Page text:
Topics: Economic recovery; Victoria lockdown; JobKeeper; JobSeeker;
Jim Wilson: Two point one three million Australians who relied on JobKeeper at the height of the pandemic have now come off the payment. It’s a great sign our economy is recovering and moving in the right direction. But there are still one and a half million Aussies relying on JobKeeper to put food on the table and keep a roof over their head. So how will the government make sure they’re not left behind when the payment ends on the line is Finance Minister Simon Birmingham. Minister, welcome back to Drive.
Simon Birmingham: G’day, Jim. Great to be with you again.
Jim Wilson: Thank you. Thank you for your time. Let’s start with the good news. It looks like our economy is recovering?
Simon Birmingham: It is. This is just another data point, another set of statistics that prove that things are heading in the right direction. We know that around 90 per cent of those who had their jobs lost or hours reduced to zero at the height of the pandemic are now back in work. We’ve seen such strong growth in terms of employment numbers over the last little while. We’ve actually now got record levels of workforce participation happening again across the economy. And now the JobKeeper data showing that this huge intervention we undertook into the Australian economy the most expensive and largest intervention ever at a cost of 90 billion dollars to basically sustain private sector wages and jobs by government has now started to taper off, as we always thought it would. We made sure in undertaking the intervention that it was always going to be temporary. We’ve gone through these different stages of stepping it down and we’ve gone from having three point six million Australians at its peak being supported that now we’ve seen two million Australians having graduated off of JobKeeper and more than half a million businesses having graduated off of JobKeeper and able to stand back on their own two feet again.
Jim Wilson: But it’s lagging behind in Victoria, still more than 600,000 on JobKeeper more than any other state. These lockdowns don’t help.
Simon Birmingham: Obviously, individual circumstances that occur or a concern to businesses and to the employees in those businesses. You would anticipate, given the lag effect in all of this data, that you would see a slower rate of recovery in Victoria. This is data essentially of the transition point from December into the new quarter of JobKeeper. And of course, it’s data that captures or indeed eligibility is informed by the period that overlaps with Victoria’s lockdown from last year and the sort of slower pace of recovery happening there. But we would expect, even with the current lockdown in Victoria, assuming entrusting it is short lived to see a pretty strong recovery that sees them catch up with the rest of the nation.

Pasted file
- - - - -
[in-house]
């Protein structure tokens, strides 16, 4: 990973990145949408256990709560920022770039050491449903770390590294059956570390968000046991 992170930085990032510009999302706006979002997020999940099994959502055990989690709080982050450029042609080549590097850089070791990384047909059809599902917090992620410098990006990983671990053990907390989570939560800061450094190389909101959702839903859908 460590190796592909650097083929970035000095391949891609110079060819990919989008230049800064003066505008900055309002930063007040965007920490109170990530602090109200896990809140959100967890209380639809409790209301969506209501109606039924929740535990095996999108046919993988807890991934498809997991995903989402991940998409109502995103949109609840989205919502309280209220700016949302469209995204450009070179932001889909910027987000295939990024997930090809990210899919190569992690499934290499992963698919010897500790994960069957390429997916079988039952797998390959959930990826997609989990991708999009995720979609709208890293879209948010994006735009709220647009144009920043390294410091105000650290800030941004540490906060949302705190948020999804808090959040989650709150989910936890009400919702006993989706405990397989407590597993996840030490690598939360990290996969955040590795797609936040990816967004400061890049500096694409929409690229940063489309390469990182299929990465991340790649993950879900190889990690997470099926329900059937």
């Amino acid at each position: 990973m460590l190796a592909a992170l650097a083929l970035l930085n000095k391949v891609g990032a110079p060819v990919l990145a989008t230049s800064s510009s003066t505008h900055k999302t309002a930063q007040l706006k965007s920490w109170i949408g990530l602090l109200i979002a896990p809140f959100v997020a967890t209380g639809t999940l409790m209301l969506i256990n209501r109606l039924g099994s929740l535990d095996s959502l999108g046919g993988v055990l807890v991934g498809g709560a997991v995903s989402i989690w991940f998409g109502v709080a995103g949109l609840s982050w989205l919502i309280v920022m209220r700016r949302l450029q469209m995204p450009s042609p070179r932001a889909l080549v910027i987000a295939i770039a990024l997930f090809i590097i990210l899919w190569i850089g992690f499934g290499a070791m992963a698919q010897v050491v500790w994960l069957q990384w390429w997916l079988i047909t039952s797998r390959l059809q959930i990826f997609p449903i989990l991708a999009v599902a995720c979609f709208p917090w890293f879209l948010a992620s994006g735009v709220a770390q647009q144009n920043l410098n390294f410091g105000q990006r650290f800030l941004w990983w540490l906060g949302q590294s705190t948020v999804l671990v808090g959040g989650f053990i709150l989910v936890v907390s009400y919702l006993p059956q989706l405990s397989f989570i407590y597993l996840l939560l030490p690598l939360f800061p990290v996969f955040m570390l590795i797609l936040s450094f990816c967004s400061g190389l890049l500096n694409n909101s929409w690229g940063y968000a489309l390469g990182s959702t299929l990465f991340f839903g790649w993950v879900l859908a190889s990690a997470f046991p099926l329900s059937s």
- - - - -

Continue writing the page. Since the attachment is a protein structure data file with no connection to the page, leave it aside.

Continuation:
Jim Wilson: Obviously, your ministerial colleagues, Josh Frydenberg and Greg Hunt, who live in Melbourne, are terribly frustrated with Premier Daniel Andrews. What’s your opinion of the way the Victorian Premier has managed this current situation?
Simon Birmingham: Clearly, we see problems and concerns insofar as the pace of contact tracing and so on, that a right to be addressed in Victoria. Now, our thoughts first and foremost with the Victorian people that these sorts of times with Victorian businesses and how we continue to make sure that they can get back to normal as quickly as possible. And hopefully in this case, we will see it be a quick process. Nobody wants to see any state or territory go through the type of long, drawn out process that Victoria faced last year. So this can all be done and dusted in quick, short order. Then it should have minimal impact on the overall recovery.
Jim Wilson: Do you think JobKeeper Minister provides a convenient excuse for premiers to use heavy hand lockdown’s? I mean, they know that the federal government will be there to prop up their economies.